Remains of the mansion on the site of the castle keep, with houses to the right on Castle Street. Lithograph after a painting in the mid 18th century by John Chubb
|Grid reference||grid reference|
|Built by||William Brewer|
|Materials||Old Red Sandstone|
The stone castle was built around 1220 and contributed to the development of the town. It was surrounded by a moat and included a watergate giving access to the quay. In the 13th and 14th centuries the castle was involved in the Second Barons' War and Despenser War.
It then fell into ruin and parts were demolished in the first half of the 17th century and a new house built. Some of the walls survived and it played a minor role in the English Civil War and Monmouth Rebellion. In the later 17th and early 18th centuries many of the remaining buildings were demolished and new residential and industrial buildings constructed, giving its name to Castle Street. The watergate and some sections of wall survive.
The castle was built early in the 13th century by William Brewer, like several other castle-builders of the period, an exceptionally wealthy man. He was granted the lordship of the Manor of Bridgwater by King John in 1201, and founded Bridgwater Friary. Before the building of the castle, Bridgwater was much smaller, but after the granting a licence to crenellate by King John, in 1200, charters for the creation of a borough and a market rapidly followed, effectively creating the heart of a new town. Initially Bridgwater faced competition from the established nearby port of Downend, protected by Down End Castle, but the new settlement rapidly became dominant.
Bridgwater Castle was a substantial structure built in Old Red Sandstone from Wembdon with other stone being transported from Downend in the Polden Hills and Ham Hill by boat. The site covered 8 or 9 acres (32,000 to 36,000 m²). A tidal moat, up to 65 feet (20 m) wide in places, flowed about along the current streets of Fore Street and Castle Moat, and between Northgate and Chandos Street. The moat was filled from Durleigh brook, a tributary of the River Parrett. There is some evidence that there was a weir between the moat and the river. Unusually, the main entrance opposite the Cornhill was built with a pair of adjacent gates and drawbridges. In addition to a keep, located at the south-east corner of what is now King Square, documents show that the complex included a dungeon, chapel, stables and a bell tower. Built on the only raised ground in the town, the castle controlled the crossing of the town bridge. There is documentary evidence describing the castle as having "outer and inner bailies and that the buildings included the constable’s house (on the high ground of King Square), a chapel (St Marks), hall (Mortemere’s Hall) and chamber, stables, kitchens, horse mill and gatehouse as well as a bell tower and dovecote.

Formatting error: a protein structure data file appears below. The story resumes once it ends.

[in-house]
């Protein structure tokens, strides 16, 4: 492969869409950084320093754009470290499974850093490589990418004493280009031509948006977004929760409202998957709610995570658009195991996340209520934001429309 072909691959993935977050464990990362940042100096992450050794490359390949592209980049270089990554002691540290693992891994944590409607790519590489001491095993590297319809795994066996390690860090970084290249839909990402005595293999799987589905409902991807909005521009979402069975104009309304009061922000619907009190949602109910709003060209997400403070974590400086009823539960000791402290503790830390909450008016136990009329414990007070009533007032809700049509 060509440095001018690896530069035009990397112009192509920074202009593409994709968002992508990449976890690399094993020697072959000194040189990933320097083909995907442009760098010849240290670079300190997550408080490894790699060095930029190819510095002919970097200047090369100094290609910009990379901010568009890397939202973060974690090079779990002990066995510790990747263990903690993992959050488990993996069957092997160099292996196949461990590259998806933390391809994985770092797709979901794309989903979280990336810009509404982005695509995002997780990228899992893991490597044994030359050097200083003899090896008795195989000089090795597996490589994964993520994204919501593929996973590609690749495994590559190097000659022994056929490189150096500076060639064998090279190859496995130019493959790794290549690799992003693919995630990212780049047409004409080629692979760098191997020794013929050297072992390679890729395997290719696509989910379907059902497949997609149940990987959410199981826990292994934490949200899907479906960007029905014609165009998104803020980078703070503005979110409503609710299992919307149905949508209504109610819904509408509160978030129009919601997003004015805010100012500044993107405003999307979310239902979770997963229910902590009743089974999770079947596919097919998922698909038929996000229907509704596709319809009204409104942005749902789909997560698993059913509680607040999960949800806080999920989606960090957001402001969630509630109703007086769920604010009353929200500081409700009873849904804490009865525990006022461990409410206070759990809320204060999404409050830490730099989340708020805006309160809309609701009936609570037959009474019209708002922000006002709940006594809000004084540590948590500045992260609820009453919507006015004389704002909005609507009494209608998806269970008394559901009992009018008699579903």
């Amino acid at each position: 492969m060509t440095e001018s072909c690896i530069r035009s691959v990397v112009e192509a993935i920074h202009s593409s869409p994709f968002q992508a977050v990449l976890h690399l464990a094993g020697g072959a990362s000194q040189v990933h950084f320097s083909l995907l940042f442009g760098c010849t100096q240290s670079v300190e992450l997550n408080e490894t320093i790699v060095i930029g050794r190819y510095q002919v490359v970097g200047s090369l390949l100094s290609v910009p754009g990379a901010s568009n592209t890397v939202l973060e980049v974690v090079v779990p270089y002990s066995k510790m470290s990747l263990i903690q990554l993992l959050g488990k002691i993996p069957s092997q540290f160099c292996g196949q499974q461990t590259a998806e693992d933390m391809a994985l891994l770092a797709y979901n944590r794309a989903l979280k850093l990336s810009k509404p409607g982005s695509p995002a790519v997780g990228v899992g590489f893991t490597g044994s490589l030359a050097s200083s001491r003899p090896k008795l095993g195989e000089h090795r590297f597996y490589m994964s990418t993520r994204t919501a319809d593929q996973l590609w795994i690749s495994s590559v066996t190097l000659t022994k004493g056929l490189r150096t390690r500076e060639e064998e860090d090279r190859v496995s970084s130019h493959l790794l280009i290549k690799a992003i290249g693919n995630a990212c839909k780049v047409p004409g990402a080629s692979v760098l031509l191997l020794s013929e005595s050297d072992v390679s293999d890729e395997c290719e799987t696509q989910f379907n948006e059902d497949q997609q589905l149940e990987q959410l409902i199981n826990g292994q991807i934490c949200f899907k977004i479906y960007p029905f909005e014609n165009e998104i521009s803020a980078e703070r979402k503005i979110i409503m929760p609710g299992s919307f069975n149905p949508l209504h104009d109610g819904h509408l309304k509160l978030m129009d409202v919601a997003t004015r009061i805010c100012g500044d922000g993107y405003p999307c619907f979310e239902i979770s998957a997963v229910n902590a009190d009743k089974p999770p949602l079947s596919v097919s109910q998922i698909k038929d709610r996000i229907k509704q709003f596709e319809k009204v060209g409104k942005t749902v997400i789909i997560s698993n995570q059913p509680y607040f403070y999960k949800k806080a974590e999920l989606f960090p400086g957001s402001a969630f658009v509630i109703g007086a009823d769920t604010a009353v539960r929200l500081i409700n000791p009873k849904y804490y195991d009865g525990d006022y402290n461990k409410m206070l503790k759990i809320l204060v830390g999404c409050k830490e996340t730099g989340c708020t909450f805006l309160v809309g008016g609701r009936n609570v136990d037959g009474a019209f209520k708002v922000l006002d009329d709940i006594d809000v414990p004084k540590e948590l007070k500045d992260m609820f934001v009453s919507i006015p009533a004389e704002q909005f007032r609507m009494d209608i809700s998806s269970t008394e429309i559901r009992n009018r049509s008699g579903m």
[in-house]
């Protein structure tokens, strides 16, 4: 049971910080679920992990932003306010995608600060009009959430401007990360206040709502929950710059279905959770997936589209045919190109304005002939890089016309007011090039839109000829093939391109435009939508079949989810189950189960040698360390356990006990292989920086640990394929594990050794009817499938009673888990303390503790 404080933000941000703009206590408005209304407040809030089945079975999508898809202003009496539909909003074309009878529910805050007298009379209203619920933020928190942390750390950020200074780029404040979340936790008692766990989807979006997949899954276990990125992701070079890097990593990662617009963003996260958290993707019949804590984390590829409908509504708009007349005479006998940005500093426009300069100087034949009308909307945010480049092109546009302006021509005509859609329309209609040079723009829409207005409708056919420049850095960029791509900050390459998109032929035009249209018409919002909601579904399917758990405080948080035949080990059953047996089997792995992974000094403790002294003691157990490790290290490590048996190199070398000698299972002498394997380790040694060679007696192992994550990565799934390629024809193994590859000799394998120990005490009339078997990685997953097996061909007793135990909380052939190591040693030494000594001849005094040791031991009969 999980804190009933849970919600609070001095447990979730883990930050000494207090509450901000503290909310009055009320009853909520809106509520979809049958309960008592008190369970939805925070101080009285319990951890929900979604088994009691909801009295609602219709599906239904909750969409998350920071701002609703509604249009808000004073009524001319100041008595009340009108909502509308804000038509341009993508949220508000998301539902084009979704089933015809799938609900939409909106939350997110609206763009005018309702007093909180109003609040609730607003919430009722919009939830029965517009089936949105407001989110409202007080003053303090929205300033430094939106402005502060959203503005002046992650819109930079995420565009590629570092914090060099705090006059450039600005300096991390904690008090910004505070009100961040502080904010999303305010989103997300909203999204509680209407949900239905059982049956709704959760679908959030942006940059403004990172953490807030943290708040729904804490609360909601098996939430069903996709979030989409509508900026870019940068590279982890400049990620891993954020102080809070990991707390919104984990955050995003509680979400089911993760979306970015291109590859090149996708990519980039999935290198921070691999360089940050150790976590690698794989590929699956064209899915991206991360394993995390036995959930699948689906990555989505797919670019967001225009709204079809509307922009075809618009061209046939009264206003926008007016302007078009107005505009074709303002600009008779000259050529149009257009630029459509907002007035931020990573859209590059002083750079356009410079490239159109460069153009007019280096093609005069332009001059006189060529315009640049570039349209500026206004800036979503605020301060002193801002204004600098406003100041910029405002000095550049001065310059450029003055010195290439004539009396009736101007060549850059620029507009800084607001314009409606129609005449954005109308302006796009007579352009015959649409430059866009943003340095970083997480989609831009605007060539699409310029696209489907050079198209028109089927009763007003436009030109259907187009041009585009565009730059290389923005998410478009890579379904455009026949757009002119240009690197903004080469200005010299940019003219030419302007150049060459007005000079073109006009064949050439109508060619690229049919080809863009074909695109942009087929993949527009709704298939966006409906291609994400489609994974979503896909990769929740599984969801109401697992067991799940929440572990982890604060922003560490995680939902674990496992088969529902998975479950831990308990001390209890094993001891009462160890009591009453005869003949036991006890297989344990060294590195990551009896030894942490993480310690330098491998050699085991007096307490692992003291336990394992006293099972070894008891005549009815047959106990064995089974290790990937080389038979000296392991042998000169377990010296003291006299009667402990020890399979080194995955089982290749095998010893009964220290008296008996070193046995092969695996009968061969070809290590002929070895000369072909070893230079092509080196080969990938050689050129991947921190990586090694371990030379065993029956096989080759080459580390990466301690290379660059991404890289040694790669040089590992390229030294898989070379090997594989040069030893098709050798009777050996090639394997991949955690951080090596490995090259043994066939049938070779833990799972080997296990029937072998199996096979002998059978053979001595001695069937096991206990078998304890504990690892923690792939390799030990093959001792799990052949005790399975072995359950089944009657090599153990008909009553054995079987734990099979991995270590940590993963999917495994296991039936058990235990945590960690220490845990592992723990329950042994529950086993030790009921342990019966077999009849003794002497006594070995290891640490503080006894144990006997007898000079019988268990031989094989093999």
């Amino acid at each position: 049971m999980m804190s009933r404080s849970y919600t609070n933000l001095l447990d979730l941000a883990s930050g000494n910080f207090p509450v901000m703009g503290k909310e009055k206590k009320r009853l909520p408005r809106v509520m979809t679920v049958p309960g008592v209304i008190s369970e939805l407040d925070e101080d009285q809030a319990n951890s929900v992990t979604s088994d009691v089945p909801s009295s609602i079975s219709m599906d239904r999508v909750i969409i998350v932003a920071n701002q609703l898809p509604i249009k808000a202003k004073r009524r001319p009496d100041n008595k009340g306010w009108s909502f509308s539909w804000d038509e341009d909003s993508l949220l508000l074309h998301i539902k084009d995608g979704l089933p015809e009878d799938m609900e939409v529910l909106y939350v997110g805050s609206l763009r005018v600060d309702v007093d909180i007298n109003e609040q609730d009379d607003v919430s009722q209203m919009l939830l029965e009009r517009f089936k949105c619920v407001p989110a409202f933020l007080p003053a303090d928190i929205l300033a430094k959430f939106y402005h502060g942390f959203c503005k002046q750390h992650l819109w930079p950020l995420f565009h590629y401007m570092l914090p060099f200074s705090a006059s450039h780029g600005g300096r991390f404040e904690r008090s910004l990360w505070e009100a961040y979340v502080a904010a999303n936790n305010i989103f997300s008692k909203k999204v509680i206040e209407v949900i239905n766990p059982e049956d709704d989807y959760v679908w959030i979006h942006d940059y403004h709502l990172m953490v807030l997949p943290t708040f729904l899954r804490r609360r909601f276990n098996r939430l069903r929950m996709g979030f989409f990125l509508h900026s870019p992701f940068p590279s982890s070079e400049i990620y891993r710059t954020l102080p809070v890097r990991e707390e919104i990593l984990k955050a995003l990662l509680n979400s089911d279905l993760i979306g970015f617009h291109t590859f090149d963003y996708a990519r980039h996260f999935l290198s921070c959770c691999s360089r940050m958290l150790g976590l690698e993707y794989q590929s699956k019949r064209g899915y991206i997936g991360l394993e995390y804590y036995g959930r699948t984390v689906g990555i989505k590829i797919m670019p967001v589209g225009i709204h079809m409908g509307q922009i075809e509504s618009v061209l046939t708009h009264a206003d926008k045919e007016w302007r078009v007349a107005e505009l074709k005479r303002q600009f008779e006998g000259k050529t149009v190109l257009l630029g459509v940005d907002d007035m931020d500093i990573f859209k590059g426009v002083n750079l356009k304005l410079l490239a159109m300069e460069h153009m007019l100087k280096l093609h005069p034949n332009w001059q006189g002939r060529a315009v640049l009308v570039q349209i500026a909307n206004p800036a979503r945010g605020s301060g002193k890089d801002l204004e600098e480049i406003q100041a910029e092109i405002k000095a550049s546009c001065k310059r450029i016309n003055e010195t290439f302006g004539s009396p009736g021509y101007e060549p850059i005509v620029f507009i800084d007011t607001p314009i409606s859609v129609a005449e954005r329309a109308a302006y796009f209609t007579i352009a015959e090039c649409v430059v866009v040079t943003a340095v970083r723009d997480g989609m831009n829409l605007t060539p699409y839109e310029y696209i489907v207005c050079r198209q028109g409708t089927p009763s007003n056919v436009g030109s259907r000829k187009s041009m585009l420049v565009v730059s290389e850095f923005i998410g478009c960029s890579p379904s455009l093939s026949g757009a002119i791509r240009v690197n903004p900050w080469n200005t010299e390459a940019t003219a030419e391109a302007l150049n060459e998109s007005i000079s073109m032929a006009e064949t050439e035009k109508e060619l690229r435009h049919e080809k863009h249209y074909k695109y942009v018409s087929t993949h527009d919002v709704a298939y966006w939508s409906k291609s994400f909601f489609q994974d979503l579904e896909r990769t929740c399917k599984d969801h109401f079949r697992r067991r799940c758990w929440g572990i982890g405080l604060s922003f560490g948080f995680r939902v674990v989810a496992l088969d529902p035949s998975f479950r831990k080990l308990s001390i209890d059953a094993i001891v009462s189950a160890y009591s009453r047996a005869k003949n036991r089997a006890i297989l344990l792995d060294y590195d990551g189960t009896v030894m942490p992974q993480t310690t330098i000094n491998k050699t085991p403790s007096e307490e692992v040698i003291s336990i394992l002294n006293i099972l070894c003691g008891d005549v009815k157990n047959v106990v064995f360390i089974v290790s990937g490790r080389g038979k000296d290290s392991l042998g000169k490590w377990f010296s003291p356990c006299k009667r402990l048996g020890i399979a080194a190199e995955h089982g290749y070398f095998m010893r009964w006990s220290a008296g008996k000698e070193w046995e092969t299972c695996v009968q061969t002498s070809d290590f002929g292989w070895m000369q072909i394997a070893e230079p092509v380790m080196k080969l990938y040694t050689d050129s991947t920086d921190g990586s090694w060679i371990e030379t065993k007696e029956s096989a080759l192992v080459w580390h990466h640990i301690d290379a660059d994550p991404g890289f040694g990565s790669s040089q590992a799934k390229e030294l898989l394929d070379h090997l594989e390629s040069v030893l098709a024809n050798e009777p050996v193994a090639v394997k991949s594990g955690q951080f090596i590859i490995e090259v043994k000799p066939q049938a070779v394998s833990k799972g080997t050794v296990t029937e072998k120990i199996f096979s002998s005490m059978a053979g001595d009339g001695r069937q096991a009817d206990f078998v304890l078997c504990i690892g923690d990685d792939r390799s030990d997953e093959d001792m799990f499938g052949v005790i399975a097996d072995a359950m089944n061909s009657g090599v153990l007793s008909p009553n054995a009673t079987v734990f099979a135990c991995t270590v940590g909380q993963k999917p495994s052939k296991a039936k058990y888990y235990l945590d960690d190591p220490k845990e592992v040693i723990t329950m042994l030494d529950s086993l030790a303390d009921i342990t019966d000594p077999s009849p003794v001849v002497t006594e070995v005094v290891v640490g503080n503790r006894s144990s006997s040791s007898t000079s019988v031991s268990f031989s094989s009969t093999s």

A 12 feet (4 m) thick portion of the castle wall and water gate, which are grade II* listed can still be seen on West Quay, and the remains of a wall of a building that was probably built within the castle can be viewed in Queen Street, and the garden of Lions House. The foundations of the tower forming the north-east corner of the castle are buried beneath Homecastle House.
William Brewer died in 1226 and his son, also called William, died in 1232; after his death, the castle passed to the king the following year, after which it was used as a store and prison. In 1242 repairs were ordered to its keep and some turrets and in 1246 to the towers. In 1248 ownership passed to Maud de Braose, Baroness Mortimer the wife of Roger Mortimer, 1st Baron Mortimer, and the castle was involved in the Second Barons' War.
In the Despenser War of 1321, Edward II undertook a campaign against the Mortimers, by then a potentially rebellious Marcher Lord family. After the short war, the crown again occupied Bridgwater until 1326 to prevent Roger Mortimer, 1st Earl of March using it as a base for operations if he should escape from custody or return from exile in France. Roger Mortimer did return from France with Edward's wife, Isabella; once they had seized the throne, the castle was returned to the Mortimer family but its upkeep was neglected and part of the moat was filled in. Only St Mark's Chapel and a barn were repaired, until the 1380s and 1390s when the towers, gatehouse and barbican were reinforced. By 1450 private houses had been built within the walls, Fore Street had been extended over the moat and its military value was reducing. It the 1540s John Leland described the castle as "all going to mere ruin" and part collapsed in 1548, with a house being built on the site.